Ultimately, Birthright’s most notable achievement might be that it has achieved the status of household name—at least among American Jewish households. Jews from nearly 60 countries have gone to Israel through Birthright, but this year, approximately 70 percent of them will be from the United States. If you’re an American Jew, there’s a good chance you, your son, your granddaughter, your nephew, your cousin, or your best friend has gone on Birthright.

But what really goes down during those 10 days? Left-wing articles criticize the program for indoctrinating participants with a right-wing political agenda; participants offer unreliable anecdotes of hookups and hangovers.

On Monday, we (we are senior editor Bari Weiss and staff writer Marc Tracy), along with a few other Tablet Magazine staffers and 38 Jews will fly from Newark to Tel Aviv and begin our Birthright trip. Like every other Birthright participant, we’re traveling on Birthright’s dime. We hope our trip will be like every other Birthright trip except for the fact that we’ll be blogging it every step of the way.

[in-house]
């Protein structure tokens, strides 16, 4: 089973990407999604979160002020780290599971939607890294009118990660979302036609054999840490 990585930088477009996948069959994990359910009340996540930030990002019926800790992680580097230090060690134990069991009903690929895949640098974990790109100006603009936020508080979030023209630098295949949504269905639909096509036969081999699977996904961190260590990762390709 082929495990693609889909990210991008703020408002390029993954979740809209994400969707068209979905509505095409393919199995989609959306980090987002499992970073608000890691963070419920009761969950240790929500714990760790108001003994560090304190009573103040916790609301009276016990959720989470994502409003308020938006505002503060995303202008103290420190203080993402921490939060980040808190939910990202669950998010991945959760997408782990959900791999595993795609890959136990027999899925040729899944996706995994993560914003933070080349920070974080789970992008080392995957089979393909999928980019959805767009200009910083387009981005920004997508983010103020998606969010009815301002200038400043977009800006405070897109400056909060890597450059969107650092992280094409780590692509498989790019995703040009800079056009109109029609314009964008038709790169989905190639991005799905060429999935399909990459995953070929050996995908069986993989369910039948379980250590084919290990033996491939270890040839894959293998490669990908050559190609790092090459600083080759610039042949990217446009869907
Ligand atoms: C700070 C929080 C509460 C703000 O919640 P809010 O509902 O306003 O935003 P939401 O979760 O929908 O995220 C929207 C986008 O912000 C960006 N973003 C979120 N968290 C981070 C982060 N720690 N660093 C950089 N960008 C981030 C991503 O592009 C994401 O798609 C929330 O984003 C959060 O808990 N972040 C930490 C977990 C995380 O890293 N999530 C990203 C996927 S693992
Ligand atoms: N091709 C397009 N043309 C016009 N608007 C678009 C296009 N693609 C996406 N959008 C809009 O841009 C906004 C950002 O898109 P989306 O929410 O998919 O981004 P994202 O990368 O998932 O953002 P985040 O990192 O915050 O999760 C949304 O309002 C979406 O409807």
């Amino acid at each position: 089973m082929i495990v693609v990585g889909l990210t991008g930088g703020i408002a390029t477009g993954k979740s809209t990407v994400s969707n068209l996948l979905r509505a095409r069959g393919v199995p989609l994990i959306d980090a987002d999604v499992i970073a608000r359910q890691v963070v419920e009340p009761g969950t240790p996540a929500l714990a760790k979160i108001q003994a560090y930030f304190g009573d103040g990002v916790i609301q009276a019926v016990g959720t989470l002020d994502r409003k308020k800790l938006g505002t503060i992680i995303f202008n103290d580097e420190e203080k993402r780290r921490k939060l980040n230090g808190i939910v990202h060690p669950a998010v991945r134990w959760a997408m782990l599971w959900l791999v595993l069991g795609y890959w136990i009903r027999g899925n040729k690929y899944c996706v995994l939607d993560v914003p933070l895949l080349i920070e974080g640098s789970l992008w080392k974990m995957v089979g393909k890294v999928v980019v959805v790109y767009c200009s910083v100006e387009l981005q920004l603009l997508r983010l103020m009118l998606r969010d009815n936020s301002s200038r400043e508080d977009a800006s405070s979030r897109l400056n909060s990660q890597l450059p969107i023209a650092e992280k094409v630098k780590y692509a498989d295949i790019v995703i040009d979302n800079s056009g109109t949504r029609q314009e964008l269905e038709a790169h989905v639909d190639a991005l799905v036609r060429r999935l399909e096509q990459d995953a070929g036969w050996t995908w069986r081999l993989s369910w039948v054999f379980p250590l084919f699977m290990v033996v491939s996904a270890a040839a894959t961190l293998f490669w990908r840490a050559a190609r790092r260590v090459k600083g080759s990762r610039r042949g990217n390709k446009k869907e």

We’re calling it the Roll, and as our bus churns along we’ll be bringing you updates on what we are told at the top of Masada, in the shadow of the Western Wall, and at the Lebanese border; profiling the American participants and the Israeli soldiers who join us; and telling stories about what goes on after the sun sets.

Quite apart from our daily commentary about Israeli politics—about the peace process; the crisis with Iran; the increasing role of Haredi and Russian political parties; etcetera, etcetera, etcetera—Birthright is a story in and of itself. And we intend to cover it in a way it literally never has been covered before.